I've been working with Windows Server 2008 since pre-release betas hit the TechNet download world. Initially, my focus was work-oriented, getting my job done. I had to deploy a few servers, and I found the overall structure to be the same as 2003, so I wasn't overly frustrated looking for new ways to do old things (like adding a simple user in Active Directory). Slowly, however, I became aware of some really nice enhancements within the latest Windows Server OS.
For example, there's Server Core. It has a command-line interface, a lighter footprint, and a smaller attack surface (making it a welcome security choice). It has read-only domain controllers, not unlike the NT 4.0 BDC (Backup Domain Controller) concept, but with a solid purpose of remote branch office domain controller deployment and without the security risk that a writable domain controller poses.
There's also RemoteApp Terminal Services. Why "TS" the whole desktop when an application is all your user needs? Yes, these features have me singing Windows Server 2008's praises.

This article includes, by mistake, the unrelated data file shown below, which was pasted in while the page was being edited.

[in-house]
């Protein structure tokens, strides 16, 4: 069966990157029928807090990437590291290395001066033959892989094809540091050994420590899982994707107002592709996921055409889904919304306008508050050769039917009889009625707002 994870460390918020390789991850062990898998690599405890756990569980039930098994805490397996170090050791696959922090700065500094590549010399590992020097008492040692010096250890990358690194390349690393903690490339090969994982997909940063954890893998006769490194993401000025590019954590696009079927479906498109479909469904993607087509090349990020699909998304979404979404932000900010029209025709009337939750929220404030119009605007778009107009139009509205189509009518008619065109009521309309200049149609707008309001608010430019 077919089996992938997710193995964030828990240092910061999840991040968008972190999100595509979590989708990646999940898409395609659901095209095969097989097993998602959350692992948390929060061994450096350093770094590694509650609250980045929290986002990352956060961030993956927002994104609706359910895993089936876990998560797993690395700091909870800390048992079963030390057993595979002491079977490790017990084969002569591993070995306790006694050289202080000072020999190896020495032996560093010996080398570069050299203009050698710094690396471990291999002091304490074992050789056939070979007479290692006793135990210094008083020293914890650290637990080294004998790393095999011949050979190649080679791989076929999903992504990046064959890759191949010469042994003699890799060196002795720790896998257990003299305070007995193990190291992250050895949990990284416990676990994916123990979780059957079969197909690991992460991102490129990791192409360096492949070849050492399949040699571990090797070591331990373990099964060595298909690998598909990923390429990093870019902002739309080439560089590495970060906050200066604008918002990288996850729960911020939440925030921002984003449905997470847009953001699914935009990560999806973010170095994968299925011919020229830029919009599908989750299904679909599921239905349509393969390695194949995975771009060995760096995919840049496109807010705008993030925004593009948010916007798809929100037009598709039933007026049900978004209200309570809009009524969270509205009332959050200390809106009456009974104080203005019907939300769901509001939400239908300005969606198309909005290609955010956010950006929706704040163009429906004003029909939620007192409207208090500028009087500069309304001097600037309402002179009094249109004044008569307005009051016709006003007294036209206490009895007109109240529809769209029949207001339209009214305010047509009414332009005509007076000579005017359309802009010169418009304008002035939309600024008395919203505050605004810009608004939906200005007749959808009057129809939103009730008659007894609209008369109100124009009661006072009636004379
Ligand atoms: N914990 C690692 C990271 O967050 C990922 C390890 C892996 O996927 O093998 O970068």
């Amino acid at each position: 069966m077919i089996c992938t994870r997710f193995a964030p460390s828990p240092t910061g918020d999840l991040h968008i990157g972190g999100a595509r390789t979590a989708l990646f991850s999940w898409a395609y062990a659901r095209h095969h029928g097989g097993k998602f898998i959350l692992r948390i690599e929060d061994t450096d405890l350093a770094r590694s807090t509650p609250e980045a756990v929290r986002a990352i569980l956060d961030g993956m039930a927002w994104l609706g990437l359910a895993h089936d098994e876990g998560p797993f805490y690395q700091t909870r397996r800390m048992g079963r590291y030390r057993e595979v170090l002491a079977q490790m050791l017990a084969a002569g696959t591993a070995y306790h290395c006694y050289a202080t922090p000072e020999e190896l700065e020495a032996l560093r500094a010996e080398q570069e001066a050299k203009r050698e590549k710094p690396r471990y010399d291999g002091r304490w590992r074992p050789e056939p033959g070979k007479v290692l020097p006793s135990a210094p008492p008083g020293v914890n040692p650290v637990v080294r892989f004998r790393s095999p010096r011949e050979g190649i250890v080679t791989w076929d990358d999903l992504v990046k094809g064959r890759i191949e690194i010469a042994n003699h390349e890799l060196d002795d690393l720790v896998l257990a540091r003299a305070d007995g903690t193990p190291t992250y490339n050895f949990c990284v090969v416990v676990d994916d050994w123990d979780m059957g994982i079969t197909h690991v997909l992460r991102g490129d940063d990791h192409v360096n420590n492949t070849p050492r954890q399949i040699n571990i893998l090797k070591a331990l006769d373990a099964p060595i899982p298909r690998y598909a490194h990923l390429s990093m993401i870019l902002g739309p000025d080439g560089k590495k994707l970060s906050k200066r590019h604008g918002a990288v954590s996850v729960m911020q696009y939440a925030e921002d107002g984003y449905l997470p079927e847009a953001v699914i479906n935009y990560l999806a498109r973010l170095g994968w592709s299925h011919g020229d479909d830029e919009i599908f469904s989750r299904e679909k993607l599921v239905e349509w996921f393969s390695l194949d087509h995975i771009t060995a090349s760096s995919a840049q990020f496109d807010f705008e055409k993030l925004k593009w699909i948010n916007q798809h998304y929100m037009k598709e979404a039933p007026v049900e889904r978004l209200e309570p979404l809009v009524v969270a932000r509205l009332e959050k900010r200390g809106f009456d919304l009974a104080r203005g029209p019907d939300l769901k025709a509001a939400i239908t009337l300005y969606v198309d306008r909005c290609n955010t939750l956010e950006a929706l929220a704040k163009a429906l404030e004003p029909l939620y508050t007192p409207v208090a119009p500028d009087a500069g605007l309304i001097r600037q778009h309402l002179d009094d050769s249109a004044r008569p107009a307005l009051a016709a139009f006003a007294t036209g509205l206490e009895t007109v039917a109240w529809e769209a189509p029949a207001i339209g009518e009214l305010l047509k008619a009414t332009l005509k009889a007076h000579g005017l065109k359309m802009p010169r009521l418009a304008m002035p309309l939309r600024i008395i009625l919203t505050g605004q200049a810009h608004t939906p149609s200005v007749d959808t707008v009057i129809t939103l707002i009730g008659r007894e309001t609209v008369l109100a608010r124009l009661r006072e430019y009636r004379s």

And the forthcoming R2 (release 2) offers more. R2, as its name suggests, is filled with minor changes, but some are really interesting ones in the cosmic scope of things. For starters, R2 is being developed in tandem with Windows 7, so the two will work better together. In fact, certain Windows 7 features like Branch Cache and Direct Access will require R2 functionality. Group Policy settings for Windows 7 will be enhanced with R2 as well.
One of the nice new features involves Server Core, which lets you install a subset of the .Net Framework (2.0, 3.0, and 3.5) and thus install PowerShell as well. In addition, ASP.Net will be allowed in Server Core (again, thanks to the .Net Framework subset).
There are some Server Manager changes, such as the ability to perform remote management with Server Manager (which seems like that should have always been the case, like the Computer Management MMC, but it wasn't). There is also a great new server management tool called the Best Practices Analyzer, which Exchange folks will recognize as a great tool for scanning servers and reporting best practice violations back to the administrator. There are going to be a host of new cmdlets for PowerShell too, especially in relation to Server Manager to perform tasks at the command line (although the ServerManagerCmd.exe tool works well).